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Winchester v. Wal-Mart Stores, Inc.

United States District Court, W.D. Kentucky, Paducah Division

June 25, 2015



THOMAS B. RUSSELL, District Judge.

This matter is before the Court upon Defendants' motion to dismiss. (Docket #5, 10). Plaintiff has responded. (Docket #11). Defendant has replied. (Docket #10, 14). Plaintiff has filed a motion for default judgment. (Docket #9). Defendant has responded. (Docket #12). Plaintiff has replied. (Docket #15). Accordingly, these matters now are ripe for adjudication. For the following reasons, Defendants' motion to dismiss (Docket #5) is GRANTED in part and DENIED in part and Plaintiff's motion for default judgment (Docket #9) is DENIED.


Currently pending before the Court are two interrelated motions surrounding an amended complaint. Winchester filed this lawsuit on February 2, 2015. (Docket #1). Sam's Club filed a motion for partial dismissal on March 19. (Docket #5). Winchester did not initially respond to this motion, but instead filed an amended complaint on April 7. (Docket #7). Winchester then filed a motion for default judgment on April 28, arguing that Sam's Club did not respond to the amended complaint and that Sam's Club's motion for partial dismissal did not address all of Winchester's claims. (Docket #9). Sam's Club replied to its own motion for partial dismissal and included a request to partially dismiss the amended complaint. (Docket #10). Winchester responded to Sam's Club's motion for partial dismissal. (Docket #11). Sam's Club responded to Winchester's motion for default judgment. (Docket #12). The parties timely replied to each other's respective motions. (Docket #14, 15).


This matter arises out of the employment of Plaintiff William T. Winchester at Defendant Wal-Mart Stores Inc. and Sam's East, Inc. (collectively, "Sam's Club"). Winchester claims Sam's Club violated the Age Discrimination in Employment Act ("ADEA"), discriminated against him on the basis of religion, and retaliated against and wrongfully discharged Winchester. (Docket #7).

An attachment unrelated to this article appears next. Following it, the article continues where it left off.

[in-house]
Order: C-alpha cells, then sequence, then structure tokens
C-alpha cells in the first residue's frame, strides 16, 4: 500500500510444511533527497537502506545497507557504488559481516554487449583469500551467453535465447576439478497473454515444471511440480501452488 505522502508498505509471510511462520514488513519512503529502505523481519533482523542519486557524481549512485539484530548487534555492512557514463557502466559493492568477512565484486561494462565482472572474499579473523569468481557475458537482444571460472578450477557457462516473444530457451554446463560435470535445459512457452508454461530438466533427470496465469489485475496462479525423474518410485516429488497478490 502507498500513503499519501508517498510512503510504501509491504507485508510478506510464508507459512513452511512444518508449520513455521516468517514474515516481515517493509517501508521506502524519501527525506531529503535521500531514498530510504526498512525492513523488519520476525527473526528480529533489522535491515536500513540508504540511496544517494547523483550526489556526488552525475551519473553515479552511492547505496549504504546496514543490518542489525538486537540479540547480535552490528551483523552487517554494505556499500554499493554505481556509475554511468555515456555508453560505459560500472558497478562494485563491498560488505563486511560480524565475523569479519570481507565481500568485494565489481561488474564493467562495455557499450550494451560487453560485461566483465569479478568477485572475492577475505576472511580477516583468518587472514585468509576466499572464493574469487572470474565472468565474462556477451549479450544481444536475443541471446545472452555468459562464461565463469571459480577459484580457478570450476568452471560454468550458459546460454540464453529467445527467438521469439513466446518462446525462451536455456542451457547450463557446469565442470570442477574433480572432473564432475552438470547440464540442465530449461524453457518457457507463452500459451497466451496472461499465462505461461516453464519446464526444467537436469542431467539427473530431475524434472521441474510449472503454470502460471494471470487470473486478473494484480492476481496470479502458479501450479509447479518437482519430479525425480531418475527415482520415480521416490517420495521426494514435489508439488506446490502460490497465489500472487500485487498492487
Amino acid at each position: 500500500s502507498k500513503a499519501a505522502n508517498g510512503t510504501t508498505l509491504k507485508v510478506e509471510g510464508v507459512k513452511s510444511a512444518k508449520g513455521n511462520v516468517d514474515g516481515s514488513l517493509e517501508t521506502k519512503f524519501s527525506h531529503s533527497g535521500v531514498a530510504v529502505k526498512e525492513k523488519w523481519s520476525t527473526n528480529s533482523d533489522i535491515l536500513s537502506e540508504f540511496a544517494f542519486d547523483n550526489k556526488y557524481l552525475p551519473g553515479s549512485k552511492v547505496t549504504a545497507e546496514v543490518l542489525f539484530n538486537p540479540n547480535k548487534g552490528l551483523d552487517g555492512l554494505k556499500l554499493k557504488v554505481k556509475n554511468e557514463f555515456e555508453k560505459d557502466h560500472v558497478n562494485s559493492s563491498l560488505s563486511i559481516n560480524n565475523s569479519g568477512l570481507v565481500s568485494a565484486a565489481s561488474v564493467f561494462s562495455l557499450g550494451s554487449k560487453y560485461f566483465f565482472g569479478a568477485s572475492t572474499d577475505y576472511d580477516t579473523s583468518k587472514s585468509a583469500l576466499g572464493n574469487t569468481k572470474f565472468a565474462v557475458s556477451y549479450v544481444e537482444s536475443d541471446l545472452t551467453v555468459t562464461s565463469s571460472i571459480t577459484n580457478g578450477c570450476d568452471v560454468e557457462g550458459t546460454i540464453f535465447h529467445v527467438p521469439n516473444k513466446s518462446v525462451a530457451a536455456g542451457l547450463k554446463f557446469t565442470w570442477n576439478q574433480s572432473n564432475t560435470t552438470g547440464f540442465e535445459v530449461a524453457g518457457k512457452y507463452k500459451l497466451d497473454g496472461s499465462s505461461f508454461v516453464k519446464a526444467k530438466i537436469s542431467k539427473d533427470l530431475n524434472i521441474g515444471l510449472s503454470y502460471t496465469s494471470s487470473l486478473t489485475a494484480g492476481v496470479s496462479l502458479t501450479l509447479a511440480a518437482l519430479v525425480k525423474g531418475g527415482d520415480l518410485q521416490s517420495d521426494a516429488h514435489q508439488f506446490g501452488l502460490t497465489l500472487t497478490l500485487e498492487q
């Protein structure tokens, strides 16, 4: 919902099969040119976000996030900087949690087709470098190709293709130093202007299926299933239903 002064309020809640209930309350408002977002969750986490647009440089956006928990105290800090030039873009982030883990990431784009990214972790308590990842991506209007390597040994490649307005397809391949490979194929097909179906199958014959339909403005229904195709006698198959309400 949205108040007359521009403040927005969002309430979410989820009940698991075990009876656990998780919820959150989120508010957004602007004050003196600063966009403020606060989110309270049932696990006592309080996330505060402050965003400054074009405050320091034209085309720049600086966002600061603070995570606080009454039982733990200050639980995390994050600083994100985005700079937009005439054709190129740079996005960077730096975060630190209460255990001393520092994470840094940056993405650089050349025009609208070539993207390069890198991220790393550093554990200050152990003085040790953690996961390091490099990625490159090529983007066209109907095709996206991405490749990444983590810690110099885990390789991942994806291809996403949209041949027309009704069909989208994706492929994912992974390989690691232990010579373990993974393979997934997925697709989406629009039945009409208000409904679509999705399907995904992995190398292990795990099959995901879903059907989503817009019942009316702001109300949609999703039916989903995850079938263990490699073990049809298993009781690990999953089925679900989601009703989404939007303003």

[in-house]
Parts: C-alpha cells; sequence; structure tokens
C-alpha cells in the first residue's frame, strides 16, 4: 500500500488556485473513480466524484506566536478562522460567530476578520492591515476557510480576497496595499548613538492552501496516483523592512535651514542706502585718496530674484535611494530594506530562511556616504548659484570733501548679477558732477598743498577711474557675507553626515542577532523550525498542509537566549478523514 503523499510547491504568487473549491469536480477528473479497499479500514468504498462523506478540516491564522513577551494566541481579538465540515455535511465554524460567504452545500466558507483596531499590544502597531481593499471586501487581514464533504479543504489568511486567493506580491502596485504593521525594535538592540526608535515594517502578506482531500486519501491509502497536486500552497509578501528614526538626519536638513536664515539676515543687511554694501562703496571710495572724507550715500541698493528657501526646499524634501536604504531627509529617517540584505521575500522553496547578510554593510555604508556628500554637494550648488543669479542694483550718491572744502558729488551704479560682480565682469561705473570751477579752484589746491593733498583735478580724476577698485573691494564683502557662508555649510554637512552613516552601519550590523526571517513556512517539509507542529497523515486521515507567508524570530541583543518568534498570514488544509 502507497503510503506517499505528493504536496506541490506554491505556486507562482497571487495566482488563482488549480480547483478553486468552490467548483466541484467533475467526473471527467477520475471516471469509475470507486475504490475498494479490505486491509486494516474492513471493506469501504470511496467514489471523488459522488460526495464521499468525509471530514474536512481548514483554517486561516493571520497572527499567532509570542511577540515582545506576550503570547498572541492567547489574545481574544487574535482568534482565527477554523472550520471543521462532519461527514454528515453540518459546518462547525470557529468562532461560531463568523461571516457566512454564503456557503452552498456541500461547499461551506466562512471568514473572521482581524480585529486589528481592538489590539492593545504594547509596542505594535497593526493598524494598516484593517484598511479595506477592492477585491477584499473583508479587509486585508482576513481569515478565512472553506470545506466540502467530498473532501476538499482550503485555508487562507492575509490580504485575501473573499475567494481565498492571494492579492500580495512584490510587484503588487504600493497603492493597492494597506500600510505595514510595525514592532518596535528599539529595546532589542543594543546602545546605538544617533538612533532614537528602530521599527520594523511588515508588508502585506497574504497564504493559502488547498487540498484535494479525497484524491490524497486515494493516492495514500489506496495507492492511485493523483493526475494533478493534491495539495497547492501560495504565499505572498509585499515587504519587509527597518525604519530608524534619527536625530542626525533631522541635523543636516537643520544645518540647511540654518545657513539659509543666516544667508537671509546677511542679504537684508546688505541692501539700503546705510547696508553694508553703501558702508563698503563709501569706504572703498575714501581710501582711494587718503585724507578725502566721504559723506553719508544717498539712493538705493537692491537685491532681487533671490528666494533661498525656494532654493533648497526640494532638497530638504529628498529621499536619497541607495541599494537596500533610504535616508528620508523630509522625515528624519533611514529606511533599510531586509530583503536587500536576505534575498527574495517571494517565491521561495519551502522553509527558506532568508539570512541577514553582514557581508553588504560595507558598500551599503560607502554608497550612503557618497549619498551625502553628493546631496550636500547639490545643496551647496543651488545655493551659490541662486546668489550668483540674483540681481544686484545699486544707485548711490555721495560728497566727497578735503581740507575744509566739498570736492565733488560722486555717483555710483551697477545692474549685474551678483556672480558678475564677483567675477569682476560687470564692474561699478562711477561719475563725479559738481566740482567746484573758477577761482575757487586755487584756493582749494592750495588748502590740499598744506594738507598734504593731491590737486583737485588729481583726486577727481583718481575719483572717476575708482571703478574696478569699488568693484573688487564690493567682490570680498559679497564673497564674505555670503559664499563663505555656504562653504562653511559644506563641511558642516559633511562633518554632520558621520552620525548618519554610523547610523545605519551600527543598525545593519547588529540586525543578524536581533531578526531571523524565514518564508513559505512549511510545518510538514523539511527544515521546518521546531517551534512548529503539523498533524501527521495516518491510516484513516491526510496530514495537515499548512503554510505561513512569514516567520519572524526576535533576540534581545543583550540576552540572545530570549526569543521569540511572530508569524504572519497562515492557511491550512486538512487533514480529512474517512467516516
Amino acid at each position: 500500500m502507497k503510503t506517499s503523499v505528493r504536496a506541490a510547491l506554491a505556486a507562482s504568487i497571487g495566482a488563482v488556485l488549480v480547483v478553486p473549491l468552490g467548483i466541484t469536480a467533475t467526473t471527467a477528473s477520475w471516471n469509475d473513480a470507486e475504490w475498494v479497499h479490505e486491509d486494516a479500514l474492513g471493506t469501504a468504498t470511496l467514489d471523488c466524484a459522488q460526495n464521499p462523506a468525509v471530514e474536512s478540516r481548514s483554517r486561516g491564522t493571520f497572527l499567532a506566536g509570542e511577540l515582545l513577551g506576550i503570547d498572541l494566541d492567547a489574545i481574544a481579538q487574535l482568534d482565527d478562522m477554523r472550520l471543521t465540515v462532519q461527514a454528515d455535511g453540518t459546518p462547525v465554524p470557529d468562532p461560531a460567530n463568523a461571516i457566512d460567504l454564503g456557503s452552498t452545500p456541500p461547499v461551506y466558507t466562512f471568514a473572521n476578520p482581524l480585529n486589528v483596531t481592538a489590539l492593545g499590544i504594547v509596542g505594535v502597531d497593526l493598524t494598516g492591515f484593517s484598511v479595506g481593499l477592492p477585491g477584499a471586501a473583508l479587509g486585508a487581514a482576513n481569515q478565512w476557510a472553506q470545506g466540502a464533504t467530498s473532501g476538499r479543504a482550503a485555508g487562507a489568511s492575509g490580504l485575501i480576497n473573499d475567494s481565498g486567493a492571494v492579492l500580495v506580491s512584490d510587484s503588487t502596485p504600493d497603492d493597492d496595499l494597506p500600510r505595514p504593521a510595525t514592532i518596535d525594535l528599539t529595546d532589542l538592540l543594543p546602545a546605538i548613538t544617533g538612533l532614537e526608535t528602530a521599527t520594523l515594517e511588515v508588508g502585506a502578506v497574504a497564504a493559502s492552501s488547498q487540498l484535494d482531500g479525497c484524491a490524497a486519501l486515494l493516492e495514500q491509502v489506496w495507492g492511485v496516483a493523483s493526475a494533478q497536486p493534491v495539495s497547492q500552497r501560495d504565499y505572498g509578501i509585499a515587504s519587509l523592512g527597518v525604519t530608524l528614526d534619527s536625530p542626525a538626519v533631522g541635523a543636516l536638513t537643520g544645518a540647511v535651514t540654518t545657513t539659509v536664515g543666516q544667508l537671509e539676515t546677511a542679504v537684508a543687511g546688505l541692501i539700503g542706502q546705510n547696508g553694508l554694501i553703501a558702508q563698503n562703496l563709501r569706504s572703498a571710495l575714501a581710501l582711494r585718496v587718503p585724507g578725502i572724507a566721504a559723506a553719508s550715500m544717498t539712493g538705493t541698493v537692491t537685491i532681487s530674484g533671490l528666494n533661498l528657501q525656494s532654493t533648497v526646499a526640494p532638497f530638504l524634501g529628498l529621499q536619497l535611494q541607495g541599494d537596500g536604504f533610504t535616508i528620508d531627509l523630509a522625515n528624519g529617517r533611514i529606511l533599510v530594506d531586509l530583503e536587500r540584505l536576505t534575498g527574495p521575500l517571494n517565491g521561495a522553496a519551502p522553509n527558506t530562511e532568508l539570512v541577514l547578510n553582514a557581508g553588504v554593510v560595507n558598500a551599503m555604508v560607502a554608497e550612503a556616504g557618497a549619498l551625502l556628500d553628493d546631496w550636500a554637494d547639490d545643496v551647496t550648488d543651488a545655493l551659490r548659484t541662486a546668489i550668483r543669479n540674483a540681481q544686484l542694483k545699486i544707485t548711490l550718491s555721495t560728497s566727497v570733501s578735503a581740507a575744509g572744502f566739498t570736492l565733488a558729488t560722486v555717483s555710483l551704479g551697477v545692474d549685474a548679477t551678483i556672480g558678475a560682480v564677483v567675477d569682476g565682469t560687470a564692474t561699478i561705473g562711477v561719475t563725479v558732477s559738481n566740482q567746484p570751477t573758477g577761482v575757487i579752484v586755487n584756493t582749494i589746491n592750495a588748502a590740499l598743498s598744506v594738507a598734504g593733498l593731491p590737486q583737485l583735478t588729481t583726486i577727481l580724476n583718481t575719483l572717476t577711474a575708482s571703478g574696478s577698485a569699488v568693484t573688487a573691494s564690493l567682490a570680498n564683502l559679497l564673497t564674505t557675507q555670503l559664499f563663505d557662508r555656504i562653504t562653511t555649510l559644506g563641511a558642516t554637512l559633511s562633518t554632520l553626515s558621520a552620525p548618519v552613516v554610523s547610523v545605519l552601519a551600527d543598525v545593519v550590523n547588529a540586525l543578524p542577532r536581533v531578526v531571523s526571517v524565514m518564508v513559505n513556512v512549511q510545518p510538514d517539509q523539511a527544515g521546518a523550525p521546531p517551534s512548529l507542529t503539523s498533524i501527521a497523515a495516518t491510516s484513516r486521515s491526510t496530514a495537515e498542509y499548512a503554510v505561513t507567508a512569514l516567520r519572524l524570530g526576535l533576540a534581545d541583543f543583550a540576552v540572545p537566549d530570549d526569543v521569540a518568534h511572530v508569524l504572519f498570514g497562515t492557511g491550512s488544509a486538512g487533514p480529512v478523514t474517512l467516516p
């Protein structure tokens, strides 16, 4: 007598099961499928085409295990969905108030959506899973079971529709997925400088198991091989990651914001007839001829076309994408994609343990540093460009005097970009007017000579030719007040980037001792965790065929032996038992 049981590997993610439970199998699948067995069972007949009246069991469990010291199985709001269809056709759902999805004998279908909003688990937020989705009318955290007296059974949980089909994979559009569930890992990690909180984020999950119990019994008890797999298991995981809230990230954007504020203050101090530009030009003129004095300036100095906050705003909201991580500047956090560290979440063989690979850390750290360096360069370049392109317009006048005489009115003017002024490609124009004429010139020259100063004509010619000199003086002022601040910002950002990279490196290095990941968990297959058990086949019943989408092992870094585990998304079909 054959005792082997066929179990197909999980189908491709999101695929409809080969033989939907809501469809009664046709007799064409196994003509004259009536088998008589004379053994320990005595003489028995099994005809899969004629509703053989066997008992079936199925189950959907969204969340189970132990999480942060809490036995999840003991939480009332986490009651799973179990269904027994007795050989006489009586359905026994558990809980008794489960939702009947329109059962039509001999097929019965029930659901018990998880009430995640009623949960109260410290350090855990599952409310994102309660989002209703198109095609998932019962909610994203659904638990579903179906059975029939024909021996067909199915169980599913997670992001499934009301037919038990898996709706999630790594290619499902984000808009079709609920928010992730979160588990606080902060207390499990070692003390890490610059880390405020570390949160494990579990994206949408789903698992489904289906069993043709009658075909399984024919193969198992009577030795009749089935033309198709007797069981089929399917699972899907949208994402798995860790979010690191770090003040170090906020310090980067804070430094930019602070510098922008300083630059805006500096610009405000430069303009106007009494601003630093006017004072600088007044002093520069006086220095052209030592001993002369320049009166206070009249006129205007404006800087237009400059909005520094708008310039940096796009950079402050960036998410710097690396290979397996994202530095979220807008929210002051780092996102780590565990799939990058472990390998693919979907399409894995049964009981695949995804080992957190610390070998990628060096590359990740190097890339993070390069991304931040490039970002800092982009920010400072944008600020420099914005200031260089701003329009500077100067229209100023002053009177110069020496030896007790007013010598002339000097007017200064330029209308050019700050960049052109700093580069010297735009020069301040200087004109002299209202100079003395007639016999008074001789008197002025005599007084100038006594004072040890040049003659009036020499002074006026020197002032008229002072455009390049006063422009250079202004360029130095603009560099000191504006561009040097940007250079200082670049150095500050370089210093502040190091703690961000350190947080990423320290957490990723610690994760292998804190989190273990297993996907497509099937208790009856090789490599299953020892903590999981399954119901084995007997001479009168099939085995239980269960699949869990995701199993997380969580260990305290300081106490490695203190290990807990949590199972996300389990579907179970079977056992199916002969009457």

Winchester was hired as a full-time Rotisserie Associate at Sam's Club in July, 2012. In October, 2012, Winchester applied for a Team Lead position in the rotisserie/deli department. Winchester was not selected for this position. In July, 2013, Winchester applied for a Member Champion position. Winchester was also not selected for this position.

Winchester filed his first EEOC Charge against Sam's Club in August, 2013. Winchester alleged the company discriminated against him in violation of the ADEA. (Docket #5-2). Winchester filed his second EEOC Charge against Sam's Club in October, 2013, alleging that Sam's Club retaliated against him for reporting his age discrimination claim and discriminated against him for not selecting him for the Member Champion position on the basis of his religion. (Docket #5-3). Winchester left the employment of Sam's Club on July 7, 2014. Among other claims, Winchester alleges he was constructively discharged due to harassment and threats. (Docket #11).


"When considering a motion to dismiss pursuant to Rule 12(b)(6) of the Federal Rules of Civil Procedure, the district court must accept all of the allegations in the complaint as true, and construe the complaint liberally in favor of the plaintiff." Lawrence v. Chancery Court of Tenn., 188 F.3d 687, 691 (6th Cir. 1999) (citing Miller v. Currie, 50 F.3d 373, 377 (6th Cir. 1995)). Denial of the motion is proper "unless it can be established beyond a doubt that the plaintiff can prove no set of facts in support of his claim which would entitle him to relief." Achterhof v. Selvaggio, 886 F.2d 826, 831 (6th Cir.1989) (citing Conley v. Gibson, 355 U.S. 41, 45-46 (1957)). Nonetheless, unwarranted factual inferences or legal conclusions masquerading as fact will not prevent a motion to dismiss. Blakely v. United States, 276 F.3d 853, 863 (6th Cir. 2002). A "complaint must contain either direct or inferential allegations respecting all the material elements to sustain a recovery under some viable legal theory." Andrews v. Ohio, 104 F.3d 803, 806 (6th Cir. 1997) (citing In re DeLorean Motor Co., 991 F.2d 1236, 1240 (6th Cir. 1993)).


The Court will first address (I) Winchester's motion for default judgment before turning to (II) Sam's Club's motion to partially dismiss Winchester's complaint.

I. Default Judgment.

If a party "has failed to plead or otherwise defend, and that failure is shown by affidavit or otherwise, the clerk must enter the party's default." Fed.R.Civ.P. 55(a). After a clerk enters a party's default, the moving party "must apply to the court for a default judgment." Fed.R.Civ.P. 55(b)(2);[1] Shepard Claims Service, Inc. v. William Darrah & Associates, 796 F.2d 190, 193 (6th Cir. 1986) ("entry of default is just the first procedural step on the road to obtaining a default judgment"). Our courts have a "policy of favoring trials on the merits." Shepard, 796 F.2d at 192 (6th Cir. 1986). Therefore, an entry of default may ...

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